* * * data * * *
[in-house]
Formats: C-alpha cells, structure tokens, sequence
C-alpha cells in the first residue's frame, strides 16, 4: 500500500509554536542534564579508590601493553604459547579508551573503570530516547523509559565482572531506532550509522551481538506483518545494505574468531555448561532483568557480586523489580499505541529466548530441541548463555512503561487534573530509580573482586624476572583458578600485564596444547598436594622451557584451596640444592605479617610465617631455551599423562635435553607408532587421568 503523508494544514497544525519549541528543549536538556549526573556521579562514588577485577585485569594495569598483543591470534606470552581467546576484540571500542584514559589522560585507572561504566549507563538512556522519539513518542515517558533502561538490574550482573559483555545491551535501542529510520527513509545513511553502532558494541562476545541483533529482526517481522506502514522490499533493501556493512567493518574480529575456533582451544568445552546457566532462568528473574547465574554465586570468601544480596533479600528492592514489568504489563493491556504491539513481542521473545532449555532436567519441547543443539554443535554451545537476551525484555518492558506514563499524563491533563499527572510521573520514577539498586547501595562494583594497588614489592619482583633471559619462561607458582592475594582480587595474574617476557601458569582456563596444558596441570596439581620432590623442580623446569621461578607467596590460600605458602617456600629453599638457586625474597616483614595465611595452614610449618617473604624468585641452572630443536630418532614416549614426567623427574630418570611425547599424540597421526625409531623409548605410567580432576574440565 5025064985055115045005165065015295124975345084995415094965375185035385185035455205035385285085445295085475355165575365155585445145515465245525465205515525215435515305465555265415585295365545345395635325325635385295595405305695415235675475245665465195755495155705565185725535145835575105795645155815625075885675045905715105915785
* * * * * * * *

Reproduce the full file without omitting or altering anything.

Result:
[in-house]
Formats: C-alpha cells, structure tokens, sequence
C-alpha cells in the first residue's frame, strides 16, 4: 500500500509554536542534564579508590601493553604459547579508551573503570530516547523509559565482572531506532550509522551481538506483518545494505574468531555448561532483568557480586523489580499505541529466548530441541548463555512503561487534573530509580573482586624476572583458578600485564596444547598436594622451557584451596640444592605479617610465617631455551599423562635435553607408532587421568 503523508494544514497544525519549541528543549536538556549526573556521579562514588577485577585485569594495569598483543591470534606470552581467546576484540571500542584514559589522560585507572561504566549507563538512556522519539513518542515517558533502561538490574550482573559483555545491551535501542529510520527513509545513511553502532558494541562476545541483533529482526517481522506502514522490499533493501556493512567493518574480529575456533582451544568445552546457566532462568528473574547465574554465586570468601544480596533479600528492592514489568504489563493491556504491539513481542521473545532449555532436567519441547543443539554443535554451545537476551525484555518492558506514563499524563491533563499527572510521573520514577539498586547501595562494583594497588614489592619482583633471559619462561607458582592475594582480587595474574617476557601458569582456563596444558596441570596439581620432590623442580623446569621461578607467596590460600605458602617456600629453599638457586625474597616483614595465611595452614610449618617473604624468585641452572630443536630418532614416549614426567623427574630418570611425547599424540597421526625409531623409548605410567580432576574440565 5025064985055115045005165065015295124975345084995415094965375185035385185035455205035385285085445295085475355165575365155585445145515465245525465205515525215435515305465555265415585295365545345395635325325635385295595405305695415235675475245665465195755495155705565185725535145835575105795645155815625075885675045905715105915785